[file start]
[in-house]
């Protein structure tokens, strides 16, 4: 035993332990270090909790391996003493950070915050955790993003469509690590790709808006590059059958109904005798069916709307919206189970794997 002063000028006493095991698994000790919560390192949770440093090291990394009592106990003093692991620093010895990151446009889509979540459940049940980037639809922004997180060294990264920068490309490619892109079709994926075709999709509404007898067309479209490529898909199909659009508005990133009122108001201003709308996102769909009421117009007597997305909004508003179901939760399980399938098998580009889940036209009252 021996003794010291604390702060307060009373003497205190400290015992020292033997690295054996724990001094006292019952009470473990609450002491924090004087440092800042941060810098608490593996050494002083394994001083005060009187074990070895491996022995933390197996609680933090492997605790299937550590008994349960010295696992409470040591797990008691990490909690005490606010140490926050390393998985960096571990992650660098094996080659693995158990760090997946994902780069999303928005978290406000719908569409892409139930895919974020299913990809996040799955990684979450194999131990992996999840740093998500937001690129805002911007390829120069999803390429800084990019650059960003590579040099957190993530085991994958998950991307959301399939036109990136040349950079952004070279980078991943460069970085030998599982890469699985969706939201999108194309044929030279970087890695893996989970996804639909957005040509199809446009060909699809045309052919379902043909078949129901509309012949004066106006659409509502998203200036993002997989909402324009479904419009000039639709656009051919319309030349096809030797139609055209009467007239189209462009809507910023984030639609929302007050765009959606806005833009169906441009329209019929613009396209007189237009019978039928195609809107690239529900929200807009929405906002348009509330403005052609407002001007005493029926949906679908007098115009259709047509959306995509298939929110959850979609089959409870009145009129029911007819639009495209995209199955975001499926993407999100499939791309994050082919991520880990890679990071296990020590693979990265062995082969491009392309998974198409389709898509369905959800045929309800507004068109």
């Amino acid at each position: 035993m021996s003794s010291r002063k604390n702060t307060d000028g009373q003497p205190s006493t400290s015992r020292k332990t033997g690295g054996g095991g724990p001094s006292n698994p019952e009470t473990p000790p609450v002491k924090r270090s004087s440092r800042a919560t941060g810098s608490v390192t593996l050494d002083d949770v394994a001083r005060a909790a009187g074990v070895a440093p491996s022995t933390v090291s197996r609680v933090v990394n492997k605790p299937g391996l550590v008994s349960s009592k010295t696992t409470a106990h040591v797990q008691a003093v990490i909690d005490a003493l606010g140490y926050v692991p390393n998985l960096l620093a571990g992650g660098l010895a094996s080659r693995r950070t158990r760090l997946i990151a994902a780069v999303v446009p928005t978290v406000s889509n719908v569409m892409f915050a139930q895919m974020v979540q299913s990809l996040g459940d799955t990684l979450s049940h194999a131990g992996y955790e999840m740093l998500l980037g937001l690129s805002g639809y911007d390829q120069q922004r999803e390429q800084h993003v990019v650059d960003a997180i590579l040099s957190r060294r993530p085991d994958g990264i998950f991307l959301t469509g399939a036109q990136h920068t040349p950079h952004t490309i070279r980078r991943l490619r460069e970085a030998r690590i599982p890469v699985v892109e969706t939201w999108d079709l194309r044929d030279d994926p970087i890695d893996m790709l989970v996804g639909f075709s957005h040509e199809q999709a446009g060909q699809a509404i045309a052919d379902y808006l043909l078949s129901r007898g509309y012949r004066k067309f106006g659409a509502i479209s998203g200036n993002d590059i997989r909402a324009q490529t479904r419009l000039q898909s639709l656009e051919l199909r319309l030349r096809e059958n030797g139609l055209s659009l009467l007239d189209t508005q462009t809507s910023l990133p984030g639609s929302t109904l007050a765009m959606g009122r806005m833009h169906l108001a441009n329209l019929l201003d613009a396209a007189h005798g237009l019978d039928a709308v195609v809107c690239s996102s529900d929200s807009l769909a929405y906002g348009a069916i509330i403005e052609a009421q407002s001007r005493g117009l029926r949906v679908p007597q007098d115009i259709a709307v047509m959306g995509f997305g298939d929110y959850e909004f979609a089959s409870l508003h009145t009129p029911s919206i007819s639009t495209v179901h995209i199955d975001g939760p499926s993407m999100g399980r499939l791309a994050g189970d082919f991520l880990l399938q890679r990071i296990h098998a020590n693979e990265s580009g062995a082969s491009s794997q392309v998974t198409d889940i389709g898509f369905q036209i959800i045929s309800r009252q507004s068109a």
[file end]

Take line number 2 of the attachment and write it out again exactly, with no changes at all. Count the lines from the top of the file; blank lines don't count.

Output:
């Protein structure tokens, strides 16, 4: 035993332990270090909790391996003493950070915050955790993003469509690590790709808006590059059958109904005798069916709307919206189970794997 002063000028006493095991698994000790919560390192949770440093090291990394009592106990003093692991620093010895990151446009889509979540459940049940980037639809922004997180060294990264920068490309490619892109079709994926075709999709509404007898067309479209490529898909199909659009508005990133009122108001201003709308996102769909009421117009007597997305909004508003179901939760399980399938098998580009889940036209009252 021996003794010291604390702060307060009373003497205190400290015992020292033997690295054996724990001094006292019952009470473990609450002491924090004087440092800042941060810098608490593996050494002083394994001083005060009187074990070895491996022995933390197996609680933090492997605790299937550590008994349960010295696992409470040591797990008691990490909690005490606010140490926050390393998985960096571990992650660098094996080659693995158990760090997946994902780069999303928005978290406000719908569409892409139930895919974020299913990809996040799955990684979450194999131990992996999840740093998500937001690129805002911007390829120069999803390429800084990019650059960003590579040099957190993530085991994958998950991307959301399939036109990136040349950079952004070279980078991943460069970085030998599982890469699985969706939201999108194309044929030279970087890695893996989970996804639909957005040509199809446009060909699809045309052919379902043909078949129901509309012949004066106006659409509502998203200036993002997989909402324009479904419009000039639709656009051919319309030349096809030797139609055209009467007239189209462009809507910023984030639609929302007050765009959606806005833009169906441009329209019929613009396209007189237009019978039928195609809107690239529900929200807009929405906002348009509330403005052609407002001007005493029926949906679908007098115009259709047509959306995509298939929110959850979609089959409870009145009129029911007819639009495209995209199955975001499926993407999100499939791309994050082919991520880990890679990071296990020590693979990265062995082969491009392309998974198409389709898509369905959800045929309800507004068109």